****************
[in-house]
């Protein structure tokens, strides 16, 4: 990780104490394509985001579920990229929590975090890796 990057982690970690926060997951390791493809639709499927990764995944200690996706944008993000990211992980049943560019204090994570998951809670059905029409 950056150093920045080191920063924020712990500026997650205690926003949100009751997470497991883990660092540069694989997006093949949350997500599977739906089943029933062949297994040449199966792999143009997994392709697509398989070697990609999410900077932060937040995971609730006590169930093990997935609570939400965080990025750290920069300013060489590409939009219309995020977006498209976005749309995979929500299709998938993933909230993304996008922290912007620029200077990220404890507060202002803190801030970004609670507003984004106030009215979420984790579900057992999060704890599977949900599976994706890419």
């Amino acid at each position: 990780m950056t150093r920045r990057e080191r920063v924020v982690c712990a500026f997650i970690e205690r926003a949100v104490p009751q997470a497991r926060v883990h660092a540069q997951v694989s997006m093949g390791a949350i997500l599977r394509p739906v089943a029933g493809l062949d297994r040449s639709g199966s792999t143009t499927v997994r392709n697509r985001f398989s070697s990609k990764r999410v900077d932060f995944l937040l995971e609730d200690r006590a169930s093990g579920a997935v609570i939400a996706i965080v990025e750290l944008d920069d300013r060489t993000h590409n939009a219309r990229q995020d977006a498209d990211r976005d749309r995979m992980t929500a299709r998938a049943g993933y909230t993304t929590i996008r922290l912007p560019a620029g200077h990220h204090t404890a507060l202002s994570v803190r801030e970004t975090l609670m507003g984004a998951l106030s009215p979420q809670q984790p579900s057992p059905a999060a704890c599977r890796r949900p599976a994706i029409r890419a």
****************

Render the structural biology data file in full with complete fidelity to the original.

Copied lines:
[in-house]
């Protein structure tokens, strides 16, 4: 990780104490394509985001579920990229929590975090890796 990057982690970690926060997951390791493809639709499927990764995944200690996706944008993000990211992980049943560019204090994570998951809670059905029409 950056150093920045080191920063924020712990500026997650205690926003949100009751997470497991883990660092540069694989997006093949949350997500599977739906089943029933062949297994040449199966792999143009997994392709697509398989070697990609999410900077932060937040995971609730006590169930093990997935609570939400965080990025750290920069300013060489590409939009219309995020977006498209976005749309995979929500299709998938993933909230993304996008922290912007620029200077990220404890507060202002803190801030970004609670507003984004106030009215979420984790579900057992999060704890599977949900599976994706890419």
């Amino acid at each position: 990780m950056t150093r920045r990057e080191r920063v924020v982690c712990a500026f997650i970690e205690r926003a949100v104490p009751q997470a497991r926060v883990h660092a540069q997951v694989s997006m093949g390791a949350i997500l599977r394509p739906v089943a029933g493809l062949d297994r040449s639709g199966s792999t143009t499927v997994r392709n697509r985001f398989s070697s990609k990764r999410v900077d932060f995944l937040l995971e609730d200690r006590a169930s093990g579920a997935v609570i939400a996706i965080v990025e750290l944008d920069d300013r060489t993000h590409n939009a219309r990229q995020d977006a498209d990211r976005d749309r995979m992980t929500a299709r998938a049943g993933y909230t993304t929590i996008r922290l912007p560019a620029g200077h990220h204090t404890a507060l202002s994570v803190r801030e970004t975090l609670m507003g984004a998951l106030s009215p979420q809670q984790p579900s057992p059905a999060a704890c599977r890796r949900p599976a994706i029409r890419a």